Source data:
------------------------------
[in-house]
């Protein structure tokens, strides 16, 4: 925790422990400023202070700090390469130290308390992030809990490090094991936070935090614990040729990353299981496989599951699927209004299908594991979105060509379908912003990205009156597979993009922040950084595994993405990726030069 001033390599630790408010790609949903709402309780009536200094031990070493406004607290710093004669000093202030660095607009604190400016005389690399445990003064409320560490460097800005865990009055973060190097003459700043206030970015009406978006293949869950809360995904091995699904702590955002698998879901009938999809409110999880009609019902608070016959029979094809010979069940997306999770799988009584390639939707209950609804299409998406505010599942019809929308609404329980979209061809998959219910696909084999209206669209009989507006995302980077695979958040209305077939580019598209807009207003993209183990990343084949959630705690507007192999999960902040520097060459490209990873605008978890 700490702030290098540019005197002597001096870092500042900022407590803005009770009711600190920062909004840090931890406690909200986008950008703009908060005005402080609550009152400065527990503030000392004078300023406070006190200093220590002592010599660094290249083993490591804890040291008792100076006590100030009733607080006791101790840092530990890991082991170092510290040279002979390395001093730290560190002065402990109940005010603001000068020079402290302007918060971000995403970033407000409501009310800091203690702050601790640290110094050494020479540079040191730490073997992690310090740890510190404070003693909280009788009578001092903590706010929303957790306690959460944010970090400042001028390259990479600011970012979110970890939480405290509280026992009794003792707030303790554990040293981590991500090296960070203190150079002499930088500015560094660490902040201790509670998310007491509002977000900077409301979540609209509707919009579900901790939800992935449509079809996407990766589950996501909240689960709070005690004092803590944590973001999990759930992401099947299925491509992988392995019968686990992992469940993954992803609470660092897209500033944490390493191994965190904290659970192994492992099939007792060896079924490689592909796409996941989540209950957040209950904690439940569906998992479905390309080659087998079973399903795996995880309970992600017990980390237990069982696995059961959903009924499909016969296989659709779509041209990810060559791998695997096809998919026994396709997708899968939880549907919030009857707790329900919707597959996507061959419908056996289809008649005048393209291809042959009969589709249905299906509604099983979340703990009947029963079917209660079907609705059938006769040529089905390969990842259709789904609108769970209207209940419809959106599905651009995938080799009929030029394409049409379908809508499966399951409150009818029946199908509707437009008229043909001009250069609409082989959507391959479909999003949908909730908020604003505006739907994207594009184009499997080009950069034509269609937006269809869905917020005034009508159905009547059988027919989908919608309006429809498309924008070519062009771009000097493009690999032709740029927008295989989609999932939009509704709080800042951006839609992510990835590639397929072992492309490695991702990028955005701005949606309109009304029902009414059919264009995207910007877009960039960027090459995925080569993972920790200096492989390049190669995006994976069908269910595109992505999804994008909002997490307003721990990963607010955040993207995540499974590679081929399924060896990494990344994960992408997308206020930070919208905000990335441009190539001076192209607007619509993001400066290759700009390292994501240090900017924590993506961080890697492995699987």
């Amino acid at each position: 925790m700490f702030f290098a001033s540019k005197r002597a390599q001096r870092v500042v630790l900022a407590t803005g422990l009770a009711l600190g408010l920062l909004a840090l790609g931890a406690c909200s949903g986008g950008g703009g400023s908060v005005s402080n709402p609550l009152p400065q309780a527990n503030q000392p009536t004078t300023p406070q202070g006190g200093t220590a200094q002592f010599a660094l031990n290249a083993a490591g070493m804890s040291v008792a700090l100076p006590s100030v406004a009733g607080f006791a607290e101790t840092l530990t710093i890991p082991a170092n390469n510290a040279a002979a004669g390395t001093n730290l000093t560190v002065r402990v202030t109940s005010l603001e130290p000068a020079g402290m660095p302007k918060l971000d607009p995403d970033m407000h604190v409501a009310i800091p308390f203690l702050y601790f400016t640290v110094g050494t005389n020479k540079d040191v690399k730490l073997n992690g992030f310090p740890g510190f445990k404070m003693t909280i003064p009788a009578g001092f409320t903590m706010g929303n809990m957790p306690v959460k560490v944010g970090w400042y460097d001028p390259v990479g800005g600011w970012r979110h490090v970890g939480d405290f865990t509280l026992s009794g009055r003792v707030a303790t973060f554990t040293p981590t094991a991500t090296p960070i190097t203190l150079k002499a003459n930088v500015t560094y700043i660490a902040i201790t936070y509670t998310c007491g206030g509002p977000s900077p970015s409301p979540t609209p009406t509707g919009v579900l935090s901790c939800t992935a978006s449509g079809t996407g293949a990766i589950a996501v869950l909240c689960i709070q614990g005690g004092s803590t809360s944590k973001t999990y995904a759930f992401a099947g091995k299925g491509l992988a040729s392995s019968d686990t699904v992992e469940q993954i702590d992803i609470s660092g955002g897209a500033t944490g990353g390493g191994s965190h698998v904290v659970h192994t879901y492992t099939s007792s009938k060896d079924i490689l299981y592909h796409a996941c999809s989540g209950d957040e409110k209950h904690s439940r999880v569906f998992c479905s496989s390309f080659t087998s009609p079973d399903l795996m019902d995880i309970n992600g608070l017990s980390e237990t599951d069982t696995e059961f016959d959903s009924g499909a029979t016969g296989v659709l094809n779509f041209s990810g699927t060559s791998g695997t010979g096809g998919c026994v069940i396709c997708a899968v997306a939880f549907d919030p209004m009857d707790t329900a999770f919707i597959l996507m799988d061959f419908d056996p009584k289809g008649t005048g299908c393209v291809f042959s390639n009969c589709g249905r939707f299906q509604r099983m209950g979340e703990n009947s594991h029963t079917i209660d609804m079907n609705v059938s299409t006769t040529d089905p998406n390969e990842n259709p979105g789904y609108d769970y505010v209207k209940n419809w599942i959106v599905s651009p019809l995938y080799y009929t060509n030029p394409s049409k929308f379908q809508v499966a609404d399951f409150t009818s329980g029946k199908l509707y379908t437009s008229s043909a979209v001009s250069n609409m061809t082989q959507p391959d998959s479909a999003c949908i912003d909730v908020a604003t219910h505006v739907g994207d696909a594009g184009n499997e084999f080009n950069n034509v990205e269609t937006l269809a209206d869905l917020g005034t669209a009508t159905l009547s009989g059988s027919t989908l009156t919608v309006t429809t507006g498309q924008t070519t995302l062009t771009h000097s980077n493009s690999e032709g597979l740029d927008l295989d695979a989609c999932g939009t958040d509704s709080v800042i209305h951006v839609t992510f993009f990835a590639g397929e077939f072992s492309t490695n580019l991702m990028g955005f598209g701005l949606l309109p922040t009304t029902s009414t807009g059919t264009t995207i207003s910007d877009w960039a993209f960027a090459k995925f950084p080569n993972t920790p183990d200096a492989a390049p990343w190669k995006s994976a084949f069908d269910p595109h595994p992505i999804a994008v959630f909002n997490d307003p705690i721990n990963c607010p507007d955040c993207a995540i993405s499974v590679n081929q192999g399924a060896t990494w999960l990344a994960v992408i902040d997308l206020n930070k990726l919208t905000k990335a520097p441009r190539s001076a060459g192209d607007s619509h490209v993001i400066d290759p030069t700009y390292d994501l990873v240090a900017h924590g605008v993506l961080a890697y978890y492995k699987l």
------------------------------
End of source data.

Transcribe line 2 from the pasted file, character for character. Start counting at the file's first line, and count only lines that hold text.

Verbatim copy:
């Protein structure tokens, strides 16, 4: 925790422990400023202070700090390469130290308390992030809990490090094991936070935090614990040729990353299981496989599951699927209004299908594991979105060509379908912003990205009156597979993009922040950084595994993405990726030069 001033390599630790408010790609949903709402309780009536200094031990070493406004607290710093004669000093202030660095607009604190400016005389690399445990003064409320560490460097800005865990009055973060190097003459700043206030970015009406978006293949869950809360995904091995699904702590955002698998879901009938999809409110999880009609019902608070016959029979094809010979069940997306999770799988009584390639939707209950609804299409998406505010599942019809929308609404329980979209061809998959219910696909084999209206669209009989507006995302980077695979958040209305077939580019598209807009207003993209183990990343084949959630705690507007192999999960902040520097060459490209990873605008978890 700490702030290098540019005197002597001096870092500042900022407590803005009770009711600190920062909004840090931890406690909200986008950008703009908060005005402080609550009152400065527990503030000392004078300023406070006190200093220590002592010599660094290249083993490591804890040291008792100076006590100030009733607080006791101790840092530990890991082991170092510290040279002979390395001093730290560190002065402990109940005010603001000068020079402290302007918060971000995403970033407000409501009310800091203690702050601790640290110094050494020479540079040191730490073997992690310090740890510190404070003693909280009788009578001092903590706010929303957790306690959460944010970090400042001028390259990479600011970012979110970890939480405290509280026992009794003792707030303790554990040293981590991500090296960070203190150079002499930088500015560094660490902040201790509670998310007491509002977000900077409301979540609209509707919009579900901790939800992935449509079809996407990766589950996501909240689960709070005690004092803590944590973001999990759930992401099947299925491509992988392995019968686990992992469940993954992803609470660092897209500033944490390493191994965190904290659970192994492992099939007792060896079924490689592909796409996941989540209950957040209950904690439940569906998992479905390309080659087998079973399903795996995880309970992600017990980390237990069982696995059961959903009924499909016969296989659709779509041209990810060559791998695997096809998919026994396709997708899968939880549907919030009857707790329900919707597959996507061959419908056996289809008649005048393209291809042959009969589709249905299906509604099983979340703990009947029963079917209660079907609705059938006769040529089905390969990842259709789904609108769970209207209940419809959106599905651009995938080799009929030029394409049409379908809508499966399951409150009818029946199908509707437009008229043909001009250069609409082989959507391959479909999003949908909730908020604003505006739907994207594009184009499997080009950069034509269609937006269809869905917020005034009508159905009547059988027919989908919608309006429809498309924008070519062009771009000097493009690999032709740029927008295989989609999932939009509704709080800042951006839609992510990835590639397929072992492309490695991702990028955005701005949606309109009304029902009414059919264009995207910007877009960039960027090459995925080569993972920790200096492989390049190669995006994976069908269910595109992505999804994008909002997490307003721990990963607010955040993207995540499974590679081929399924060896990494990344994960992408997308206020930070919208905000990335441009190539001076192209607007619509993001400066290759700009390292994501240090900017924590993506961080890697492995699987």